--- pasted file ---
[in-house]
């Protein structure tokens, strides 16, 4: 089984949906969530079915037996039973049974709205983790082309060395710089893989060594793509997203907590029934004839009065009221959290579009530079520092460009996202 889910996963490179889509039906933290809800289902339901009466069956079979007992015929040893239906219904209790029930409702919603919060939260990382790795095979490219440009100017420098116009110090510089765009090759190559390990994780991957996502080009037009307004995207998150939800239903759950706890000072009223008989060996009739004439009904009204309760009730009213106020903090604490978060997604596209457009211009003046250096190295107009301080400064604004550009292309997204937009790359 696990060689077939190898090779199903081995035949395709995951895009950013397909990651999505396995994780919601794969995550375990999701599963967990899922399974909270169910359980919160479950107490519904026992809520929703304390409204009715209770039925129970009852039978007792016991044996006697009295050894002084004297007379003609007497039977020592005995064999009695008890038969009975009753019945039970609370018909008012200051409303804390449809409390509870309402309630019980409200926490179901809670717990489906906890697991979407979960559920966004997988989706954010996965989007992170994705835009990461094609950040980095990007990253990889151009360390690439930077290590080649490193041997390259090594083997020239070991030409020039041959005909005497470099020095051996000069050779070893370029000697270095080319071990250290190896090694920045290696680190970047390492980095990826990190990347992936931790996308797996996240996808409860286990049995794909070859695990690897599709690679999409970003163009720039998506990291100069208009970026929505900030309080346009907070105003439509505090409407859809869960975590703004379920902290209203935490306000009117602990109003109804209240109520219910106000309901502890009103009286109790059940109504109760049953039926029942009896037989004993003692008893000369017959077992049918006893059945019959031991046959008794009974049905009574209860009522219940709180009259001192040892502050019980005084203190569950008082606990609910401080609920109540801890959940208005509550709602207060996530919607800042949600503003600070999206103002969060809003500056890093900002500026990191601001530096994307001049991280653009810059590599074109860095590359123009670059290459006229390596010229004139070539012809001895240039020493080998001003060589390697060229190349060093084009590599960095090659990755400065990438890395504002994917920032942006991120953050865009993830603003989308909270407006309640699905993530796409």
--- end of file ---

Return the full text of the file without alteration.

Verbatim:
[in-house]
């Protein structure tokens, strides 16, 4: 089984949906969530079915037996039973049974709205983790082309060395710089893989060594793509997203907590029934004839009065009221959290579009530079520092460009996202 889910996963490179889509039906933290809800289902339901009466069956079979007992015929040893239906219904209790029930409702919603919060939260990382790795095979490219440009100017420098116009110090510089765009090759190559390990994780991957996502080009037009307004995207998150939800239903759950706890000072009223008989060996009739004439009904009204309760009730009213106020903090604490978060997604596209457009211009003046250096190295107009301080400064604004550009292309997204937009790359 696990060689077939190898090779199903081995035949395709995951895009950013397909990651999505396995994780919601794969995550375990999701599963967990899922399974909270169910359980919160479950107490519904026992809520929703304390409204009715209770039925129970009852039978007792016991044996006697009295050894002084004297007379003609007497039977020592005995064999009695008890038969009975009753019945039970609370018909008012200051409303804390449809409390509870309402309630019980409200926490179901809670717990489906906890697991979407979960559920966004997988989706954010996965989007992170994705835009990461094609950040980095990007990253990889151009360390690439930077290590080649490193041997390259090594083997020239070991030409020039041959005909005497470099020095051996000069050779070893370029000697270095080319071990250290190896090694920045290696680190970047390492980095990826990190990347992936931790996308797996996240996808409860286990049995794909070859695990690897599709690679999409970003163009720039998506990291100069208009970026929505900030309080346009907070105003439509505090409407859809869960975590703004379920902290209203935490306000009117602990109003109804209240109520219910106000309901502890009103009286109790059940109504109760049953039926029942009896037989004993003692008893000369017959077992049918006893059945019959031991046959008794009974049905009574209860009522219940709180009259001192040892502050019980005084203190569950008082606990609910401080609920109540801890959940208005509550709602207060996530919607800042949600503003600070999206103002969060809003500056890093900002500026990191601001530096994307001049991280653009810059590599074109860095590359123009670059290459006229390596010229004139070539012809001895240039020493080998001003060589390697060229190349060093084009590599960095090659990755400065990438890395504002994917920032942006991120953050865009993830603003989308909270407006309640699905993530796409």